29 July 2002 

Ed Chalpin the Administrator of the Michael Jeffery Estate since the 6 September 2000 sent a fax that read: ‘I never had any rights to begin with’ and ‘I really believe the company paying $40,000 will require representation of ownership of the masters, which as you know, I don’t have and wont give’ This was in answer from a US Distributor who was interested in licensing the Rainbow Bridge Concert CD from the Michael Jeffery Estate. 

7 and 14 November 2002

After losing the above Judgment Ed Chalpin Administrator of the Michael Jeffery Estate issued a license to Purple Haze Records Ltd for the Axis Bold As Love album and the Rainbow Bridge Concert album.  

Please note: Ed Chalpin became the Administrator of the Michael Jeffery Estate on the 6 September 2000. If the Michael Jeffery Estate did own the rights Chalpin now claims, why did he lose the High Court action? All he need have done is show the court evidence the Michael Jeffery Estate did own the rights he claimed.  

20 January 2005

In the Supreme Court in New York in the case between Maxwell T Cohen the previous Administrator of the Estate of Michael Jeffery and Warner Bros where Warner Bros seeks to have the attorney’s fees and costs awarded against the Estate of Michael Jeffery and the successor ancillary Administrator Edward Chalpin. The court ordered the Michael Jeffery Estate and Ed Chalpin to pay $143,321-38, which the Judge ordered. 

Despite having gained control of the Michael Jeffery Estate from which 14 UK Charities should benefit and despite Ed Chalpin asking two of the Charities in London if they could use their Charities to influence the Judge in his lost action in London, Chalpin still has no evidence to support his claim. 

Dragonslayer Films LLC and Purple Haze Records LTD believe that Ed Chalpin/The Michael Jeffery or Frank Jeffery Estate do not own the rights they are claiming and are attempting to pass off in the Ocean Tomo auction. If they indeed owned the rights they claim Chalpin wouldn’t have lost his UK court action and would in fact have been able to grant the license requested in the United States.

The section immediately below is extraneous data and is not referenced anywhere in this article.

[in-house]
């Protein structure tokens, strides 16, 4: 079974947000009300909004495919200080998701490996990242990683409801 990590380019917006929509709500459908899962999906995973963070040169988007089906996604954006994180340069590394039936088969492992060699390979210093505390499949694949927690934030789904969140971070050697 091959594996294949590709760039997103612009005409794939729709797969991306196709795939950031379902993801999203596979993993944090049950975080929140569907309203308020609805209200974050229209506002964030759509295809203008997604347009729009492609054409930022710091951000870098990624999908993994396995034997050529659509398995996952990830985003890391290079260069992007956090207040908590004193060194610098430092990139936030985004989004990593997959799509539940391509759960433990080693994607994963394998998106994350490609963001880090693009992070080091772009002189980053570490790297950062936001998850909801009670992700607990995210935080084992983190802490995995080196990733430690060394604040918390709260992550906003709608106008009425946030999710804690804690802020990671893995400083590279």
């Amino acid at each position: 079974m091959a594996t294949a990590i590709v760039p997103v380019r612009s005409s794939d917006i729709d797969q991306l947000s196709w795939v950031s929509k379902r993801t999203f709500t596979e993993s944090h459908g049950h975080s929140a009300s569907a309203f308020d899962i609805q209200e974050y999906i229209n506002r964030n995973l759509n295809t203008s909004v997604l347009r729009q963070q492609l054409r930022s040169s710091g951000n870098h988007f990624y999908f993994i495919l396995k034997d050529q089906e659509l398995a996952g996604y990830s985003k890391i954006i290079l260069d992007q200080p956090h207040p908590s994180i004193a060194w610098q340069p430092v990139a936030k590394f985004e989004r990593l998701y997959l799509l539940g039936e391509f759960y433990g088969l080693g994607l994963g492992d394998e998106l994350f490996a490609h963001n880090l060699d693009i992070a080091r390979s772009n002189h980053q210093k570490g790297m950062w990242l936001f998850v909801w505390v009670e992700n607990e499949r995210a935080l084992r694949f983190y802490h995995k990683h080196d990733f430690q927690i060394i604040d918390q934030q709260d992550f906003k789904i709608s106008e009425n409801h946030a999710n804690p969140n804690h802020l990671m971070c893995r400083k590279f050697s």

Source : http://dragonslayerfilms.net/sitemap.aspx

The American Music Forum 
Ayler's MySpace : Pangaea...

..."9 November 2001

On the instruction of Ed Chalpin, Purple Haze Records Ltd was set up; the reason Chalpin gave was to get Experience Hendrix LLC to sue the company in the UK in order to have them disclose documents of their so-called chain of title to Jimi Hendrix recordings that he said they could not show. "...

 

 

 

Jimi Hendrix and The Band of Gypsys or That's What Happens ...

Jimi Hendrix wasn't stupid but he was naive. On October 15th 1965, he signed a three year exclusive recording contract with producer Ed Chalpin for PPX Inc in New York. At the time he was just a squirrel looking for a nut. A year later he would be discovered by Chas Chandler and the world would be introduced to fire breathing guitar and The Jimi Hendrix Experience. Chas was smart enough to buy up all of Jimi's outstanding contracts but Jimi neglected to tell Chas about one in particular. PPX Inc. After Jimi got a record deal with Warner Brothers, Chalpin demanded huge sums of cash for breach of contract. They went to court and it was eventually agreed upon in June of 69' that Jimi would record a live album not featuring The Experience, since nobody wanted to give PPX new studio material. This album would be given to PPX and be released by Capital records. Warner Brothers added a stipulation that the album not be called The Jimi Hendrix Experience, but something else as to disassociate the release from their name. This is how Jimi would satisfy Chalpin who was selling inferior recordings of Jimi from his pre-Experience days. The recordings were of low quality, other instruments were added, then sold as bonafide Jimi Hendrix recordings. Ironically in July of 67', Jimi showed up at Chalpin's studio oblivious to the legal maneuverings taking place. He just wanted to hang out with friends and show off his 8 string Hagstrom bass and new wah-wah pedal. "Wait until you hear this wah-wah pedal". Oh yeah, Chalpin recorded that too. They recorded him and later put it out on the market as a Jimi Hendrix recording. Check out this recorded dialogue:

Jimi: You can't, you know...like if you use it you can't put my name on the er...thing...right?

Curtis Knight: No, no, no. Hell no.

Jimi: Now, listen, huh...he can't do this, all right...ok?

Chalpin: Go ahead.

Jimi: Edward (Chalpin), can you hear me?